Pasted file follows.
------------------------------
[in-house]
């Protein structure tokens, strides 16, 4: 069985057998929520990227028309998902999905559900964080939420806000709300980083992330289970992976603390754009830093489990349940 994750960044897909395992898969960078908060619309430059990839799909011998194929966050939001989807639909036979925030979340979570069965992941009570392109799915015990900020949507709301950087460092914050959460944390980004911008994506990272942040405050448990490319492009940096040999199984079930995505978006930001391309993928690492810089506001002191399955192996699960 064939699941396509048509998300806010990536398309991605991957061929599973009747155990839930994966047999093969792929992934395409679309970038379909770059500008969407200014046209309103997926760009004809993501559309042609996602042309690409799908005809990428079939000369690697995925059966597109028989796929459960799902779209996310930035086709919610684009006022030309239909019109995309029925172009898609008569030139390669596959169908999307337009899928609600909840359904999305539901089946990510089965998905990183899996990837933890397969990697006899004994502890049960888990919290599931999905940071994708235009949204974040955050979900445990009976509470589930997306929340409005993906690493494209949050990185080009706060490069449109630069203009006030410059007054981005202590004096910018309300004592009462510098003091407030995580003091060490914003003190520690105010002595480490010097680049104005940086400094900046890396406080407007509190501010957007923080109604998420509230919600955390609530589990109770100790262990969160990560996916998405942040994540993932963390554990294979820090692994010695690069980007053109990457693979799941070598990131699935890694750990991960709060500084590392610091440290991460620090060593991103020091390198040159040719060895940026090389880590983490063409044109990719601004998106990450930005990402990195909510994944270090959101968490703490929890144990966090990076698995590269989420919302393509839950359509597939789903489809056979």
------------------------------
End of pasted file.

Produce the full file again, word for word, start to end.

[in-house]
């Protein structure tokens, strides 16, 4: 069985057998929520990227028309998902999905559900964080939420806000709300980083992330289970992976603390754009830093489990349940 994750960044897909395992898969960078908060619309430059990839799909011998194929966050939001989807639909036979925030979340979570069965992941009570392109799915015990900020949507709301950087460092914050959460944390980004911008994506990272942040405050448990490319492009940096040999199984079930995505978006930001391309993928690492810089506001002191399955192996699960 064939699941396509048509998300806010990536398309991605991957061929599973009747155990839930994966047999093969792929992934395409679309970038379909770059500008969407200014046209309103997926760009004809993501559309042609996602042309690409799908005809990428079939000369690697995925059966597109028989796929459960799902779209996310930035086709919610684009006022030309239909019109995309029925172009898609008569030139390669596959169908999307337009899928609600909840359904999305539901089946990510089965998905990183899996990837933890397969990697006899004994502890049960888990919290599931999905940071994708235009949204974040955050979900445990009976509470589930997306929340409005993906690493494209949050990185080009706060490069449109630069203009006030410059007054981005202590004096910018309300004592009462510098003091407030995580003091060490914003003190520690105010002595480490010097680049104005940086400094900046890396406080407007509190501010957007923080109604998420509230919600955390609530589990109770100790262990969160990560996916998405942040994540993932963390554990294979820090692994010695690069980007053109990457693979799941070598990131699935890694750990991960709060500084590392610091440290991460620090060593991103020091390198040159040719060895940026090389880590983490063409044109990719601004998106990450930005990402990195909510994944270090959101968490703490929890144990966090990076698995590269989420919302393509839950359509597939789903489809056979």